Scientific American played a big role on my personal career path. In September, 1977 the magazine devoted an entire issue to microelectronics which was so good it was sold as a book a few months later. I happened to read it while considering a career change that would take me from the hum-drum routine of writing software for Medicaid claims processing on mainframe computers into the emerging world of desktop computers. It seemed to me that the advances in microelectronics that Sci Am heralded would one day lead us toward a new normal in which we would all own personal computers, and that these computers would form a vast network of some kind. The network of personal computers would replace the telephone and television networks, empowering people with information and communicative power, and bring in a new phase in human society. I already knew about networks and small-scale computers, but the microelectronics insights flipped a switch regarding scale, increases in power, and lower costs year-after-year.
It’s therefore especially disappointing to read the sort of nonsense that Sci Am publishes on a regular basis about Internet regulation. I appreciate that the editors have their hearts in the right place – just beneath their sternums where they should be – but it’s clear that the base of information from which they draw in formulating their opinions about Internet regulation is deficient. The latest example is an editorial titled “Keep the Internet Fair” that puports to offer a “simple fix” the FCC’s Open Internet order’s shortcomings.
As a former FCC chief technologist told a group of us in an email exchange last week, “simple solutions to complex problems are usually inadequate,” and Sci Am’s suggestion is no exception. The editorial compares net neutrality to the idea that bridge tolls should be load-independent, and demands that ISPs treat all applicaitons the same, whether they depend on real-time information (as Skype does) or less urgent data like non-linear entertainment (AKA movie downloads.) They argue that the only dimension of Internet traffic that should have any importance to an ISP is volume.
The fallacy in their reasoning is apparent in even an Internet Policy 101 analysis of the problem. If we take the shipping analogy just a step further, it doesn’t make any sense for me to pay the same price per pound to ship the marine animals I buy on the Internet from Florida that need to be delivered overnight as for the 100 pound roto-tiller that spent ten days in transit. Live marine invertebrates aren’t going to do well for ten days in a plastic bag half full of water, and air shipping a tiller from Ohio costs more than the machine is worth.
The parallel for Internet applications is straightforward: Skype packets that take more than 200 ms to arrive must be discarded, but Netflix packets have several seconds of wiggle room because of their buffering scheme and one-way nature. This was obvious to the fathers of the Internet, who incorported Type of Service flags in the Internet Protocol’s initial design, and to the latter day IETF engineers who updated the original scheme in 1998 (RFC 2475, An Architecture for Differentiated Services) and have continued to refine it since then. The rationale is straightforward:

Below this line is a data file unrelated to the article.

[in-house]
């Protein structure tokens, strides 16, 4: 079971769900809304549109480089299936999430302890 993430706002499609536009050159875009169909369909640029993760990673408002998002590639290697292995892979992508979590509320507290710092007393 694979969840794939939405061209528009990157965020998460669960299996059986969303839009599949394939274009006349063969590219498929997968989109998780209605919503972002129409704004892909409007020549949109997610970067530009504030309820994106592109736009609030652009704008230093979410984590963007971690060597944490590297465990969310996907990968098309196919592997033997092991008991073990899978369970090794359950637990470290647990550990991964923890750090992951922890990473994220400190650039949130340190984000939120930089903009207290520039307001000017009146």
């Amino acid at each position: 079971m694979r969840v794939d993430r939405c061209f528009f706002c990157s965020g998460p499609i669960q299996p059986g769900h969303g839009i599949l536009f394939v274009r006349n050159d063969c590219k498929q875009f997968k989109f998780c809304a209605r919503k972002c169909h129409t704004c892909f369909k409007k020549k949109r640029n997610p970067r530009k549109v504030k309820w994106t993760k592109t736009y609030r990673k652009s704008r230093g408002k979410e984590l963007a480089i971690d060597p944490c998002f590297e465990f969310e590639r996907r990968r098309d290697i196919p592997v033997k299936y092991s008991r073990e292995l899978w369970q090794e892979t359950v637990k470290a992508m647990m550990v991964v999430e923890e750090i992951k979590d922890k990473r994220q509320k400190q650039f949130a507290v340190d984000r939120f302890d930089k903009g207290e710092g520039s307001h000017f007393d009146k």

Service differentiation is desired to accommodate heterogeneous application requirements and user expectations, and to permit differentiated pricing of Internet service.
(Note: This notion is developed further in my recent ITIF report, “Facts of Life: The Citizen’s Guide to Network Engineering“.)
Sci Am has fallen victim to a defective application of Barbara van Schewick’s belief that innovation happens so rapidly in the application space that network operators can never possibly keep up with the pace of change. This notion is provably wrong as an empirical matter by examining industry reactions to malware: There is no sector of the information economy that is more “innovative” than the production of spam, viruses, and malware, yet anti-virus firms are able to update their detection systems quick enough to catch all significant new attacks within a matter of days, if not hours. By comparison, legitimate applications develop much more slowly, and enjoy the advantage of Internet standard approaches for communicating their needs to network operators. In fact, van Schewick herself doesn’t have a problem with “user-driven” approaches to differential treatment of traffic by ISPs, such as IETF Differentiated Services.
Scientific American has its head into the sand. It pretends that all Internet applications have the same requirements and compounds the error by claiming that most Americans are victims of a broadband monopoly when 80% of us have a choice of at least two wireline broadband providers. Thirty five years ago, this magazine helped me take a plunge that lead me to collaborate on the development of some of the world’s first personal computers, high-speed commercial packet networks, and practical wireless networks. I’m happy to have seen the 1977 Microelectronics issue, but the current issue is one that I could have easily lived without.